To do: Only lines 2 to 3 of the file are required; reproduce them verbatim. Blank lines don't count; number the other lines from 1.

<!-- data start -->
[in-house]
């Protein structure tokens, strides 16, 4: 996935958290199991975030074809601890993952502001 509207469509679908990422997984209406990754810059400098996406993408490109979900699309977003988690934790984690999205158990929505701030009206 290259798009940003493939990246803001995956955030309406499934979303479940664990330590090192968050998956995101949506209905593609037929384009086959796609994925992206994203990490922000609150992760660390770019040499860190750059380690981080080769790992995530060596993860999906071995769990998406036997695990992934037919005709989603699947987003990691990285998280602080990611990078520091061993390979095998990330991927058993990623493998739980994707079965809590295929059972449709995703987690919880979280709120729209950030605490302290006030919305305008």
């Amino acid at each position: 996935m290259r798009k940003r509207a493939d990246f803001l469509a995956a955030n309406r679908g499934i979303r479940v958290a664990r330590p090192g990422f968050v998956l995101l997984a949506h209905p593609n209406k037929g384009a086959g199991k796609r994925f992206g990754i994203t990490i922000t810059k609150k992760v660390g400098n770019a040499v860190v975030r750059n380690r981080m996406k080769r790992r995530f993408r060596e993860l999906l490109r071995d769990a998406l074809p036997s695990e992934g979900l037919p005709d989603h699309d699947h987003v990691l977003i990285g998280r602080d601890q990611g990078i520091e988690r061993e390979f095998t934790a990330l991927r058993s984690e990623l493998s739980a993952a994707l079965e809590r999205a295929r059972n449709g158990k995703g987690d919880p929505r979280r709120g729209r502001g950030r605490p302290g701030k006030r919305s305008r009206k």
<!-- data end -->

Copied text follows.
């Protein structure tokens, strides 16, 4: 996935958290199991975030074809601890993952502001 509207469509679908990422997984209406990754810059400098996406993408490109979900699309977003988690934790984690999205158990929505701030009206 290259798009940003493939990246803001995956955030309406499934979303479940664990330590090192968050998956995101949506209905593609037929384009086959796609994925992206994203990490922000609150992760660390770019040499860190750059380690981080080769790992995530060596993860999906071995769990998406036997695990992934037919005709989603699947987003990691990285998280602080990611990078520091061993390979095998990330991927058993990623493998739980994707079965809590295929059972449709995703987690919880979280709120729209950030605490302290006030919305305008």
């Amino acid at each position: 996935m290259r798009k940003r509207a493939d990246f803001l469509a995956a955030n309406r679908g499934i979303r479940v958290a664990r330590p090192g990422f968050v998956l995101l997984a949506h209905p593609n209406k037929g384009a086959g199991k796609r994925f992206g990754i994203t990490i922000t810059k609150k992760v660390g400098n770019a040499v860190v975030r750059n380690r981080m996406k080769r790992r995530f993408r060596e993860l999906l490109r071995d769990a998406l074809p036997s695990e992934g979900l037919p005709d989603h699309d699947h987003v990691l977003i990285g998280r602080d601890q990611g990078i520091e988690r061993e390979f095998t934790a990330l991927r058993s984690e990623l493998s739980a993952a994707l079965e809590r999205a295929r059972n449709g158990k995703g987690d919880p929505r979280r709120g729209r502001g950030r605490p302290g701030k006030r919305s305008r009206k």